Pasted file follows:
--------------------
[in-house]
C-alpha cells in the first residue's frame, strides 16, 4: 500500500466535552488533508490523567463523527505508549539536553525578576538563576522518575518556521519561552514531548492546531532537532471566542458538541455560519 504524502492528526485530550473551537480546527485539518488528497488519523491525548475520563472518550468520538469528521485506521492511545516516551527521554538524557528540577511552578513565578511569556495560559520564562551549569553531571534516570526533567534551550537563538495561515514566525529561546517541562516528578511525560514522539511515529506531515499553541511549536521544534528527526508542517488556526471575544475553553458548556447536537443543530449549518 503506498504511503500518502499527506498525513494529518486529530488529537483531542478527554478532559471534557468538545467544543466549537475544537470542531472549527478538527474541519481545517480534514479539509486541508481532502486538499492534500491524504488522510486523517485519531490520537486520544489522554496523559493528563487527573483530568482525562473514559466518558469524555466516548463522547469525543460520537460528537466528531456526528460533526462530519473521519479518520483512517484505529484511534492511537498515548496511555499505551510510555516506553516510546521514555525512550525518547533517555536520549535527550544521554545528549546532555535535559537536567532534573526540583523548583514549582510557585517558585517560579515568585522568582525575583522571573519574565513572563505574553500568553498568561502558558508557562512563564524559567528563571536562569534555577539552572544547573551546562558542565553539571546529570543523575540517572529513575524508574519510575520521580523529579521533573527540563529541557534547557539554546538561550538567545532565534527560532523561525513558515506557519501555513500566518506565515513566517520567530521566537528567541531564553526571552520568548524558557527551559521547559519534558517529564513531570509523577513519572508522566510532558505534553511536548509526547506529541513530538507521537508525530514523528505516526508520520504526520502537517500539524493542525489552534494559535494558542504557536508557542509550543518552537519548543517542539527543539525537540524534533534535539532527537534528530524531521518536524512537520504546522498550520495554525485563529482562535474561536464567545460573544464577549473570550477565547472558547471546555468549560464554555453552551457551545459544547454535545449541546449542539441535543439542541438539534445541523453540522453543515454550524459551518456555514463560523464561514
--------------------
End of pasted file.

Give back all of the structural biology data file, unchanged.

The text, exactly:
[in-house]
C-alpha cells in the first residue's frame, strides 16, 4: 500500500466535552488533508490523567463523527505508549539536553525578576538563576522518575518556521519561552514531548492546531532537532471566542458538541455560519 504524502492528526485530550473551537480546527485539518488528497488519523491525548475520563472518550468520538469528521485506521492511545516516551527521554538524557528540577511552578513565578511569556495560559520564562551549569553531571534516570526533567534551550537563538495561515514566525529561546517541562516528578511525560514522539511515529506531515499553541511549536521544534528527526508542517488556526471575544475553553458548556447536537443543530449549518 503506498504511503500518502499527506498525513494529518486529530488529537483531542478527554478532559471534557468538545467544543466549537475544537470542531472549527478538527474541519481545517480534514479539509486541508481532502486538499492534500491524504488522510486523517485519531490520537486520544489522554496523559493528563487527573483530568482525562473514559466518558469524555466516548463522547469525543460520537460528537466528531456526528460533526462530519473521519479518520483512517484505529484511534492511537498515548496511555499505551510510555516506553516510546521514555525512550525518547533517555536520549535527550544521554545528549546532555535535559537536567532534573526540583523548583514549582510557585517558585517560579515568585522568582525575583522571573519574565513572563505574553500568553498568561502558558508557562512563564524559567528563571536562569534555577539552572544547573551546562558542565553539571546529570543523575540517572529513575524508574519510575520521580523529579521533573527540563529541557534547557539554546538561550538567545532565534527560532523561525513558515506557519501555513500566518506565515513566517520567530521566537528567541531564553526571552520568548524558557527551559521547559519534558517529564513531570509523577513519572508522566510532558505534553511536548509526547506529541513530538507521537508525530514523528505516526508520520504526520502537517500539524493542525489552534494559535494558542504557536508557542509550543518552537519548543517542539527543539525537540524534533534535539532527537534528530524531521518536524512537520504546522498550520495554525485563529482562535474561536464567545460573544464577549473570550477565547472558547471546555468549560464554555453552551457551545459544547454535545449541546449542539441535543439542541438539534445541523453540522453543515454550524459551518456555514463560523464561514